A Never Considered Outcome


So there we have it, the sting in the tail to end all sting in the tails. After years of presumed guilt on the issue of EBTs and claims of financial doping, it turns out the scheme we were operating was perfectly legal – if morally questionable. Who would have thought it?

Well certainly not the journalists like Graham Speirs, Hugh Keevins, Jim Spence and Brian McNally, all of whom have written on this subject with more than a whiff of ‘they’re guilty’ in their tone and content.

Not the chairmen of the SPL clubs who behaved like a pack of ravenous dogs when presented with the opportunity to banish Rangers from the top tier of Scottish football.

Not the BBC or Mark Daly, who seem quite happy to keep their BAFTA for The Men Who Sold the Jerseys, despite it being exposed as little more than a work of fiction.

Not Alex Thomson who, for reasons unknown, turned up to cover this story and happily compared Rangers with war mongers during his crusade to expose mass corruption on an industrial scale.

Not the Rangers Tax Case blogger who, anonymously and without any responsibility, blackened the name of a Scottish sporting institution and then fled to the hills – still anonymously – when his ramblings were exposed as utter pap.

Not HMRC, who, strangely for an organisation that I know takes data security very seriously, never questioned the data and material that appeared on the Rangers Tax Case blog, or conducted an investigation as to where the mysterious blogger was sourcing his information.

Not Phil, but his reputation is now so tarnished that I don’t see the point of mentioning his name again for the rest the article.

Not Lloyds, who adopted a very aggressive attitude towards Rangers and a sustainable £18 million debt, because they feared the roof would collapse and they’d lose their money if HMRC won the case against Rangers. This aggressive stance led to the club falling into the hands of Craig Whyte and the insolvency event that floored the club.  

None of these people or organisations gave Rangers a chance of being found innocent of any wrong doing in this case and acted on presumed guilt. All of them should now be feeling very sheepish as their actions have contributed to a horrible landmark period in the history of Scottish football. Make no mistake, this was an act of corporate vandalism by the key parties involved.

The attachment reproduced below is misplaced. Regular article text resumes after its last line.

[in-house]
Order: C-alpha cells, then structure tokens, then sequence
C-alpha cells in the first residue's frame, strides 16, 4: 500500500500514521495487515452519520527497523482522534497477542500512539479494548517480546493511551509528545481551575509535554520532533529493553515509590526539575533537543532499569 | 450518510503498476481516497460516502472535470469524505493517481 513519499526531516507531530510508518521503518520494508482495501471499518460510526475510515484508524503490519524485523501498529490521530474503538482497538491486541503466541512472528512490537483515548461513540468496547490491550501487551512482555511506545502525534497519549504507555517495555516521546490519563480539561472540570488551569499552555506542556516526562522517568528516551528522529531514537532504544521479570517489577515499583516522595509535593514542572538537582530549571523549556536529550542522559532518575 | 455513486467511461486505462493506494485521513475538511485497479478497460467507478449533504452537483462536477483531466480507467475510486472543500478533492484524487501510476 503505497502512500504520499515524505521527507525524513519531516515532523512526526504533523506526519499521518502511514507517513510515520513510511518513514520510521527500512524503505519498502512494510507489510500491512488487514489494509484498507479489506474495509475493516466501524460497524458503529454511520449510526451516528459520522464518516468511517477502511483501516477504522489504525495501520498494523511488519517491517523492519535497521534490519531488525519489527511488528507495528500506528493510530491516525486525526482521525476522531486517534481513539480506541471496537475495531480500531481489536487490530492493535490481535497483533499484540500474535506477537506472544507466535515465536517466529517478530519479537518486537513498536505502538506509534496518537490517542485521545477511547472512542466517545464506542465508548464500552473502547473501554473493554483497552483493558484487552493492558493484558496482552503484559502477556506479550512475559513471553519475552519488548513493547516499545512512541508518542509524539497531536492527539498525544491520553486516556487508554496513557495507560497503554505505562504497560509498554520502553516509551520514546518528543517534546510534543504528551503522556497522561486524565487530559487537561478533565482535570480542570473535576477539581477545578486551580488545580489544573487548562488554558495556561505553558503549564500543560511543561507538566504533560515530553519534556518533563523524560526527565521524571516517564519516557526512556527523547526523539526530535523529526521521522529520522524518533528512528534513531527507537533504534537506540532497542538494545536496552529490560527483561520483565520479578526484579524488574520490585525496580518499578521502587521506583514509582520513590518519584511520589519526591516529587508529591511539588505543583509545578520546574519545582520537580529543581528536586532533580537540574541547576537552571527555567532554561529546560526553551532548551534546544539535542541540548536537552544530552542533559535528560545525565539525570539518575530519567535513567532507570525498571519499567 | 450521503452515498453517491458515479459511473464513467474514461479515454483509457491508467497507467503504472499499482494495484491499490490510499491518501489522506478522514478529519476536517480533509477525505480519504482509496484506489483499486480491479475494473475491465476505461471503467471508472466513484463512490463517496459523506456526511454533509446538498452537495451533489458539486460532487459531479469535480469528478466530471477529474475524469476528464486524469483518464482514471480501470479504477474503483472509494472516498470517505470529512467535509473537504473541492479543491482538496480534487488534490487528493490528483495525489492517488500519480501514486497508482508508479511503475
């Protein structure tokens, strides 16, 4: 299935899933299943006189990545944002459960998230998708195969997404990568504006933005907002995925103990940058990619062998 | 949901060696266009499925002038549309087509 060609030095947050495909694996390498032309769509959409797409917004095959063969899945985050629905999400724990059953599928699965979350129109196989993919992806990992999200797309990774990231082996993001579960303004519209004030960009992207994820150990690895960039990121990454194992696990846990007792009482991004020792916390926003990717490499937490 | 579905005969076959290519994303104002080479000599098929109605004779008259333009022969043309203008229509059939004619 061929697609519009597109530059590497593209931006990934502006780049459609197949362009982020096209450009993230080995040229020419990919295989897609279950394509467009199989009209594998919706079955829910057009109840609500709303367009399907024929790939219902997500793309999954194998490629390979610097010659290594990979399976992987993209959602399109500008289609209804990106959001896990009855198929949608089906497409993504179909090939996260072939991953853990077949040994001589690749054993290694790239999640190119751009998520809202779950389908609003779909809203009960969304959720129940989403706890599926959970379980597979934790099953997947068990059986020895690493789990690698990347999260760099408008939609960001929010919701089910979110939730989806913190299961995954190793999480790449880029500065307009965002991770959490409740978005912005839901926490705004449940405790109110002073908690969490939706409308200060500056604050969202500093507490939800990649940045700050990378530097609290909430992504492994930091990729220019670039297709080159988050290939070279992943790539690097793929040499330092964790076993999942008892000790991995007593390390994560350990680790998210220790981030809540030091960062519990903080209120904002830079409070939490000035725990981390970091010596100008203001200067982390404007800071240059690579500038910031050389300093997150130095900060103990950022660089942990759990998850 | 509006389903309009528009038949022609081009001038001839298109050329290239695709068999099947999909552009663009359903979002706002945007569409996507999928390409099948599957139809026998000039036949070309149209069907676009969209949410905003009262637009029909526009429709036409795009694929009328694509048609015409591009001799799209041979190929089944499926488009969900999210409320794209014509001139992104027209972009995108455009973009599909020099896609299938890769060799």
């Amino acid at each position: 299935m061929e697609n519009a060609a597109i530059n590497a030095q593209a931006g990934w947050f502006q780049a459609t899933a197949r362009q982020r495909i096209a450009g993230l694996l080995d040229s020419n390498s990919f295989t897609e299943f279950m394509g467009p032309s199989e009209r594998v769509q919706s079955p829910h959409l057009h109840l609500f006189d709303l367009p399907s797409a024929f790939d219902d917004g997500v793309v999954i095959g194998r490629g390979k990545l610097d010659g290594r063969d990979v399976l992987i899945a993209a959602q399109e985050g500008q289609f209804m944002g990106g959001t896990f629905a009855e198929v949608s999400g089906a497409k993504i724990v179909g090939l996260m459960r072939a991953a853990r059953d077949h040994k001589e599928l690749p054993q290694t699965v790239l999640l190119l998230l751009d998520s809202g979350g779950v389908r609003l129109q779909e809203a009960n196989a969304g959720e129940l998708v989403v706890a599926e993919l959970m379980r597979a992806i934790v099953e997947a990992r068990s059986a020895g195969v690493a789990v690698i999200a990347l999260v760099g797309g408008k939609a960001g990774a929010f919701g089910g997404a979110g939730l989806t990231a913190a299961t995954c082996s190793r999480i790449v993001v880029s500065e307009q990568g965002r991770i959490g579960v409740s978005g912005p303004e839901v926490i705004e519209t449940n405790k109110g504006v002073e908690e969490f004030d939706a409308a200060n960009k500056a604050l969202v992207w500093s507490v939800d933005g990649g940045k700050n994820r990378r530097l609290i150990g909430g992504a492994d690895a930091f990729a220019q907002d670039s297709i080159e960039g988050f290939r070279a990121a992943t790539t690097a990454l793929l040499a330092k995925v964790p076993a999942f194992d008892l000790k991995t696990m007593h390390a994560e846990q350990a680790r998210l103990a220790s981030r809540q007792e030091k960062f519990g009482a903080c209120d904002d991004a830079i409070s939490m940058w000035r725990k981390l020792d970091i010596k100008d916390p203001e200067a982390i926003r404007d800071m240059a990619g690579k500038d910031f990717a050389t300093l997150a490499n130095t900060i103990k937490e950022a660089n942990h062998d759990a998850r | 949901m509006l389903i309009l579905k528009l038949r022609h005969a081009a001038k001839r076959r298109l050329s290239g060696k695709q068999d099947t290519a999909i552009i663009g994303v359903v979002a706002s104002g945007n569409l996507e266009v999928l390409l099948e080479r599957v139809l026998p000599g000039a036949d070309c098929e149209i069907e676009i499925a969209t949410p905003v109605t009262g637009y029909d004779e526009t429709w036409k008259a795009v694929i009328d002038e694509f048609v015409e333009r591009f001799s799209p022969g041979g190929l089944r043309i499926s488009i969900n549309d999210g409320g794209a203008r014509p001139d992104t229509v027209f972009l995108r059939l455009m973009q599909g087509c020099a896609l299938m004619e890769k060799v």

Firstly we must examine the roll of HMRC. This is an institution now utterly bereft of credibility. An organisation which hunts down plumbers and joiners for ‘cash in hand’ payments, but allows corporate behemoths like Vodafone, Starbucks and Amazon to trade on these shores without liability. Going after Rangers was motivated by an attempt to improve its public image after revelations about huge companies dodging their tax liability. It needed a high profile example to reassure the public and Rangers fitted the bill perfectly: huge in terms of name and prestige, guaranteeing a lot of publicity and kudos, but not so huge in terms of the turnover generated thus avoiding potential upset to any CEO’s who are members of the same polo club as cabinet members. Perfect!

However, due to the findings of the First Tier Tax Tribunal (FTTT), HMRC’s actions and complete unwillingness to negotiate on the issue have actually cost the tax payer. They turned down £10 million from Murray International Holdings to ‘settle’ the case, lost an estimated £9 million in lost PAYE and NI payments when Whyte took control of the club and are rumoured to have spent an estimated £3 million in pursuing the case. That amounts to a £22 million loss to the tax payer. They’ll have to uncover a lot of cash payments to plumbers and joiners to recoup that figure.